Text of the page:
Photographer Peter Defty has produced a series of photos he calls city sky alphabets/ alphatecture. Each alphabet uses photos he took in different cities across the world. If you were familiar with a city, you could probably make the connection without the caption he has placed underneath each alphabet. However, its not necessarily obvious immediately that the photos are even from the same country or city.
He carves the letters from the sky, shooting mostly upwards. The buildings and other architectural features block in the sections of pale sky. His use of negative space is imaginative and not something I would have thought of.
This collection contains colour, unlike the previous examples I’ve looked at. This might help with the visibility of the letters, since some of the lines are very fine and might be harder to see in a black and white image.
Ramirez has created this series of letterforms from various found cracks in the pavement. The letters looks spidery and natural, despite being found amongst the man-made world. I like their randomness, each shape is completely unique and you are unlikely to find another crack in the pavement that is identical to those he has found.
Irina V. Wang
I think the reason Irina’s work is effective, is because she has been selective. She hasn’t taken photos of just any shape that might slightly resemble a letterform, these shapes all look unmistakable. These shapes look as though they were naturally occuring in vegetables and she had the luck to find them.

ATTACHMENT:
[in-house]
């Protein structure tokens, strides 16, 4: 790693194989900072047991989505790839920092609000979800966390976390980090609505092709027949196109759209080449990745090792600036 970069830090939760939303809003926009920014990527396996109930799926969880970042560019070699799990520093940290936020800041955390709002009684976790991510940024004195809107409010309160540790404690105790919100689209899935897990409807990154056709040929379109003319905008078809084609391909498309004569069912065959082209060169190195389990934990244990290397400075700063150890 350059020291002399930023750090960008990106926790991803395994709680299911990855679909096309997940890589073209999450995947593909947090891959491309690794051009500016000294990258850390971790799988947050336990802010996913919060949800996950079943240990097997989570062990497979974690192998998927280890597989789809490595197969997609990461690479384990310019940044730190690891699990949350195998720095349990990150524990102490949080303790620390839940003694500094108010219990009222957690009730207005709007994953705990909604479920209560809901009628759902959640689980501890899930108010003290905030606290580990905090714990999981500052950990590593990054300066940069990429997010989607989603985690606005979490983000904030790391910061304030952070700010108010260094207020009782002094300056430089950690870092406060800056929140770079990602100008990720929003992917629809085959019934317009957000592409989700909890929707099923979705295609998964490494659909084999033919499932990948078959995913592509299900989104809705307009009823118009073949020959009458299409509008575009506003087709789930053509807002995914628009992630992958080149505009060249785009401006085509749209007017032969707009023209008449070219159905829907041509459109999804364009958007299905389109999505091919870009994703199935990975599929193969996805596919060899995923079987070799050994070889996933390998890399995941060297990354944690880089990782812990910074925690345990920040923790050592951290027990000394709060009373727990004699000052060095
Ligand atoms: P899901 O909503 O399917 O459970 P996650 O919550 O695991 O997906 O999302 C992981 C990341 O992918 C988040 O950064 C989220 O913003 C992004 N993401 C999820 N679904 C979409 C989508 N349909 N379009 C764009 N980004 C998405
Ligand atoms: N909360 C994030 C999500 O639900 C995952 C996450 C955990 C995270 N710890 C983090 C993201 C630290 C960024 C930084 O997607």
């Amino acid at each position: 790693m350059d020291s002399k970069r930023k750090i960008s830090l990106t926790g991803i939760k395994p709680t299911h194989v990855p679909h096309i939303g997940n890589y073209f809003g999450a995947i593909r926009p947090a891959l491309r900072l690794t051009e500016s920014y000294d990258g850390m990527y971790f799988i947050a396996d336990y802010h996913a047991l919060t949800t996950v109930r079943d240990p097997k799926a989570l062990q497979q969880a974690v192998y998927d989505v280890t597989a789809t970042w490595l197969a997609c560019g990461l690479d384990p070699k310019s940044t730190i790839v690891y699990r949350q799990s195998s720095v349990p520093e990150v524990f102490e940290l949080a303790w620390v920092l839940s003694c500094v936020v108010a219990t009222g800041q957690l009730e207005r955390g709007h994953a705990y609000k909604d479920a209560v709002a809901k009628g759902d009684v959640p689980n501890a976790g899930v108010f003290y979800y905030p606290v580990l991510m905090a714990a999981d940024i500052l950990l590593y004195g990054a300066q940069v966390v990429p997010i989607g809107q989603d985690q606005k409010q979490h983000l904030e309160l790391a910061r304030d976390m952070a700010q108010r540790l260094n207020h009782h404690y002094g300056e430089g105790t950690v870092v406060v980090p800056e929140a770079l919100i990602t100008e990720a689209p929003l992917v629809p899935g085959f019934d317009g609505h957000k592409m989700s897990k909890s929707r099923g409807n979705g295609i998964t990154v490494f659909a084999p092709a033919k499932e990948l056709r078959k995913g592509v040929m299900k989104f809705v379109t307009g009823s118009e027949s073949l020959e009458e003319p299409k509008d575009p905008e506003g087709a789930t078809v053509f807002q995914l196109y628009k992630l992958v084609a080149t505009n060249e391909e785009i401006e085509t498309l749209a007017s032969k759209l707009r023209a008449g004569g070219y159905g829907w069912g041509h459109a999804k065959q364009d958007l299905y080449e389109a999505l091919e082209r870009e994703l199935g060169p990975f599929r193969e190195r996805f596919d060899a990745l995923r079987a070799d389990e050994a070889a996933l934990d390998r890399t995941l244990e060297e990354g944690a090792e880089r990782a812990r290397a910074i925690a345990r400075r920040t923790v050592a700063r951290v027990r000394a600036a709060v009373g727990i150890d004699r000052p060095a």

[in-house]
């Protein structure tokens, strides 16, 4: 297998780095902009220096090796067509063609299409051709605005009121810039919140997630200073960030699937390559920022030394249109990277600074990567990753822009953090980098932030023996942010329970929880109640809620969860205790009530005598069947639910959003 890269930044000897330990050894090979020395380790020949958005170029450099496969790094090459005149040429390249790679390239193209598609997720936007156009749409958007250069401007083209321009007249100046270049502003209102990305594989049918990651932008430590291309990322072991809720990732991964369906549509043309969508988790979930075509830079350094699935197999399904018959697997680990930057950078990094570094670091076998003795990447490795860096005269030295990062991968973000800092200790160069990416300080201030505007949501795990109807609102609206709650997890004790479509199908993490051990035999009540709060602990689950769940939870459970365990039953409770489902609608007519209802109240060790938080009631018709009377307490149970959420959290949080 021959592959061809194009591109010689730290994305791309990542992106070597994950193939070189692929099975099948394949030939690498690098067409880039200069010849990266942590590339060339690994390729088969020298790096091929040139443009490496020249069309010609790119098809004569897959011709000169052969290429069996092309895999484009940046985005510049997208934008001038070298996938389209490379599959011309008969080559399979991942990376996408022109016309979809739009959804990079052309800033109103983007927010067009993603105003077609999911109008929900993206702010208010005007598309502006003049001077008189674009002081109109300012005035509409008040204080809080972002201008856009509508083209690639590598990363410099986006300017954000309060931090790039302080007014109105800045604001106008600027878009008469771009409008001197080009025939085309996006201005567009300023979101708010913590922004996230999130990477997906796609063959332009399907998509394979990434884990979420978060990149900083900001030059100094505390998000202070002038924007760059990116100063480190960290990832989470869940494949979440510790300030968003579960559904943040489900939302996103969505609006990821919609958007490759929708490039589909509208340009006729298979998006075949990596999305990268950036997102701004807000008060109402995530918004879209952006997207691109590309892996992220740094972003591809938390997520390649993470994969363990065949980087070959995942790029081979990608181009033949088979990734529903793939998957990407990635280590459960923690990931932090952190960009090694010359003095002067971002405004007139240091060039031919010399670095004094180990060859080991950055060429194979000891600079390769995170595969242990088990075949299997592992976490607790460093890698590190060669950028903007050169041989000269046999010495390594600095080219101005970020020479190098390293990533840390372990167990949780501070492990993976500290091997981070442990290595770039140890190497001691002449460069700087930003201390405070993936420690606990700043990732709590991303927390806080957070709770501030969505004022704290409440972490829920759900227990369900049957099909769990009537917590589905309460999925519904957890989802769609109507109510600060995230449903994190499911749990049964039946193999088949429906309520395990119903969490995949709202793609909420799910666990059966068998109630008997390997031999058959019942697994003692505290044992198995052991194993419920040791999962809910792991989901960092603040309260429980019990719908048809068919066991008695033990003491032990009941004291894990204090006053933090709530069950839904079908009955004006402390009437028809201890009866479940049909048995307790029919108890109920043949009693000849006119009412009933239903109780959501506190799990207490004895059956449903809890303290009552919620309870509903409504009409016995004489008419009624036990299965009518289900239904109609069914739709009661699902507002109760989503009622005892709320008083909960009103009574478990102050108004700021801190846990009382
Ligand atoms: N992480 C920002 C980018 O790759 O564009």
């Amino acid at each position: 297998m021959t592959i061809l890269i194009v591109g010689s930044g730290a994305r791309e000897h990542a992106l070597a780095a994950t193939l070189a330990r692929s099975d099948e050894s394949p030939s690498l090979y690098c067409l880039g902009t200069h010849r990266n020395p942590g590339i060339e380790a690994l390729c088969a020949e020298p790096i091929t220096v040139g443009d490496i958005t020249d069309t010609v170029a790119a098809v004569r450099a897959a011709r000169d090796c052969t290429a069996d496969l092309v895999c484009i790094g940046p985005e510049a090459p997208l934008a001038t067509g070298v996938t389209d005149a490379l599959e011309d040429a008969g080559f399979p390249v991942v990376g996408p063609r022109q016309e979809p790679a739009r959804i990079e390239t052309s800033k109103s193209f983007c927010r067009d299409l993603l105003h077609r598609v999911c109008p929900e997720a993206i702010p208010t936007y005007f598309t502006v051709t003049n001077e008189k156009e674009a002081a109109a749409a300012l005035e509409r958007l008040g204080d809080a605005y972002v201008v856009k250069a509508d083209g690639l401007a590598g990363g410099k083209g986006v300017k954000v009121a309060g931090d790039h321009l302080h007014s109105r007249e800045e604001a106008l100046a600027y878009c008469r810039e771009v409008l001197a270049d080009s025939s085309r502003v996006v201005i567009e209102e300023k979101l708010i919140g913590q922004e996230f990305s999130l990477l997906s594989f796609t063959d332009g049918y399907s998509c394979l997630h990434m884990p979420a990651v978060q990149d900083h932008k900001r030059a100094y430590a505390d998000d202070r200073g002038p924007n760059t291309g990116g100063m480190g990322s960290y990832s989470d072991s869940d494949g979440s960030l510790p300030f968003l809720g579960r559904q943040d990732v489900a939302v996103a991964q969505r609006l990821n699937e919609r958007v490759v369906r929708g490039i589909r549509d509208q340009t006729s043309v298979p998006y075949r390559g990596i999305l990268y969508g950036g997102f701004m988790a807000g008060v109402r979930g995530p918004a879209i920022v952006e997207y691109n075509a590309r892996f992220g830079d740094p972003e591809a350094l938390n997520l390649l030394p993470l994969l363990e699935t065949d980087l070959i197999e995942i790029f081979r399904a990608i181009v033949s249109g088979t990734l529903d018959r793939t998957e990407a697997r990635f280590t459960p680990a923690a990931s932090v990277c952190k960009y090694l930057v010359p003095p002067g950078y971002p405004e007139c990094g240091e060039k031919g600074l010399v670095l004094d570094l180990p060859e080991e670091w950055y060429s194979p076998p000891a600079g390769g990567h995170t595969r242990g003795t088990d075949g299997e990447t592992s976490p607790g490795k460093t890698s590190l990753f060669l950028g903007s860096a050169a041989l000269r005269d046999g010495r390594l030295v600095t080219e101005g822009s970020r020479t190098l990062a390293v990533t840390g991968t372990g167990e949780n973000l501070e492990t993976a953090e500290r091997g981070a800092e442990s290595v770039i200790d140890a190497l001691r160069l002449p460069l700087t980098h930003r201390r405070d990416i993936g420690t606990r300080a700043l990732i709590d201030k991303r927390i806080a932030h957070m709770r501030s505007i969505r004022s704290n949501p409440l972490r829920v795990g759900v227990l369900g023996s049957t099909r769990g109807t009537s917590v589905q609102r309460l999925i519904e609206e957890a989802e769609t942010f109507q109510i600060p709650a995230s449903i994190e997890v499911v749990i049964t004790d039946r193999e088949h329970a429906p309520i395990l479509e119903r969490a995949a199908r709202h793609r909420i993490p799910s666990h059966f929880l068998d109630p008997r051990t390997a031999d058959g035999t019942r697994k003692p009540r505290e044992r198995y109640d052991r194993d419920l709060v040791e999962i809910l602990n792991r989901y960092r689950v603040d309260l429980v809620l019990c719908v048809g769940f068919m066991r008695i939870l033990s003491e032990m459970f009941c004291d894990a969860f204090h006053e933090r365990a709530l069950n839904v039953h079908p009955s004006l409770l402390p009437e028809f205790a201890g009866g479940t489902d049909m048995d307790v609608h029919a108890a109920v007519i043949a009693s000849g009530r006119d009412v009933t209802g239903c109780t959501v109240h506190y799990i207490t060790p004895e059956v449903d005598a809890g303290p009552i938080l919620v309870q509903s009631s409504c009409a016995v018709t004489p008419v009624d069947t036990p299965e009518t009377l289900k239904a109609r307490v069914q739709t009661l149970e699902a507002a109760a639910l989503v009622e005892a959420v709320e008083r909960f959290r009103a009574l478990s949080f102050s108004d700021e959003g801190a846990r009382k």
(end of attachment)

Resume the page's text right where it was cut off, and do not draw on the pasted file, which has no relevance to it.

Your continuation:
I started looking at type more, in general. For example, while at the museum, I noticed some handwritten type on the wall. I copied this into my sketchbook so I would focus more on the letter structure. Drawing allows me to study the letter structure more closely. I noticed double lines , almost as if the designer had written a letter, then came back and sketched over it. I found the double lines interesting.
‘Create a found type collection by shooting objects, shapes, lighting.’
‘Each image much be unique in subject matter and framing’From the Project #5 brief
But there could be many categories within this brief. From looking at secondary research/ contextual references, I considered the possible themes:
found objects, built environment, architecture, indoors, outdoors, pavement/road, vegetables, animals, people, natural forms, things of one material/colour
Looking at the contextual references from project #4 and project #5 gave me a basis on what to look out for when I was out and about. I thought of negative space, of shadows, of broken lines.
I like the idea of the world around me/ chance determining the type instead of me curating the letters. Giving a creative project restrictions, usually helps with creativity.
Peter Defty has consistently used this white space as the letter itself, but I feel this would not need to be the case. I wanted to experiment with creating an alphabet from both negative and positive space and seeing if it would still work as a collection.
I began by focusing on letterforms I could see on the pavement and road (material: concrete), but was unable to find any more letters after the first few. (below- A, B, C, D, E, F, J, r, I) That was when I realised this task was not going to be as easy as I had anticipated. I was also surprised with the variety of markings I found when looking on one surface type.